You are viewing the documentation for the 2.4.1 release in the 2.4.x series of releases. The latest stable release series is 3.0.x.

§Deploying to CloudFoundry / AppFog


Sign up for a free Cloud Foundry account and install or update the Cloud Foundry command line tool, VMC, to the latest version (0.3.18 or higher) by using the following command:

gem install vmc

§Build your Application

Package your app by typing the dist command in the play prompt.

§Deploy your Application

Deploy the created zip file to Cloud Foundry with the VMC push command. If you choose to create a database service, Cloud Foundry will automatically apply your database evolutions on application start.

yourapp$ vmc push --path=dist/
Application Name: yourapp
Detected a Play Framework Application, is this correct? [Yn]:
Application Deployed URL []:
Memory reservation (128M, 256M, 512M, 1G, 2G) [256M]:
How many instances? [1]:
Create services to bind to 'yourapp'? [yN]: y
1: mongodb
2: mysql
3: postgresql
4: rabbitmq
5: redis
What kind of service?: 3
Specify the name of the service [postgresql-38199]: your-db
Create another? [yN]:
Would you like to save this configuration? [yN]: y
Manifest written to manifest.yml.
Creating Application: OK
Creating Service [your-db]: OK
Binding Service [your-db]: OK
Uploading Application:
  Checking for available resources: OK
  Processing resources: OK
  Packing application: OK
  Uploading (186K): OK
Push Status: OK
Staging Application 'yourapp': OK
Starting Application 'yourapp': OK

§Working With Services


Cloud Foundry uses a mechanism called auto-reconfiguration to automatically connect your Play application to a relational database service. If a single database configuration is found in the Play configuration (for example, default) and a single database service instance is bound to the application, Cloud Foundry will automatically override the connection properties in the configuration to point to the PostgreSQL or MySQL service bound to the application.

This is a great way to get simple apps up and running quickly. However, it is quite possible that your application will contain SQL that is specific to the type of database you are using. In these cases, or if your app needs to bind to multiple services, you may choose to avoid auto-reconfiguration and explicitly specify the service connection properties.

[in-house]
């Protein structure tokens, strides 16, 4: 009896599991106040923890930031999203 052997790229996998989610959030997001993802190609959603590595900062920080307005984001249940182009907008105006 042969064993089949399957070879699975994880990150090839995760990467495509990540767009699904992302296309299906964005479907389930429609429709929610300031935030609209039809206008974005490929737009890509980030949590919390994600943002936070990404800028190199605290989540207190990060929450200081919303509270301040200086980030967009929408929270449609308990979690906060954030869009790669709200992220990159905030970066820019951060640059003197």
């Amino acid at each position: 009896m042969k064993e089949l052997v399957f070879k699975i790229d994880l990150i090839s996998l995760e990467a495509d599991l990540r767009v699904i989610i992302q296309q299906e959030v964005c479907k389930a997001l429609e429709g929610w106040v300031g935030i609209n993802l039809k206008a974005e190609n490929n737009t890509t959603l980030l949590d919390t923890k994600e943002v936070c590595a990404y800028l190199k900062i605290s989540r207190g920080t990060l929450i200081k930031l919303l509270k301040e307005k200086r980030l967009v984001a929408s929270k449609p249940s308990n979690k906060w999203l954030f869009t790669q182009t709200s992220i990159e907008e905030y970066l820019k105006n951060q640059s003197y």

§Connecting to Cloud Foundry Services

As always, Cloud Foundry provides all of your service connection information to your application in JSON format through the VCAP_SERVICES environment variable. However, connection information is also available as series of properties you can use in your Play configuration. Here is an example of connecting to a PostgreSQL service named tasks-db from within an application.conf file:


This information is available for all types of services, including NoSQL and messaging services. Also, if there is only a single service of a type (e.g. postgresql), you can refer to that service only by type instead of specifically by name, as exemplified below:


We recommend keeping these properties in a separate file (for example cloud.conf) and then including them only when building a distribution for Cloud Foundry. You can specify an alternative config file to play dist by using -Dconfig.file.

§Opting out of Auto-Reconfiguration

If you use the properties referenced above, you will automatically be opted-out. To explicitly opt out, include a file named “” in your application’s conf directory, and add the entry autoconfig=false

Next: Deploying to Clever Cloud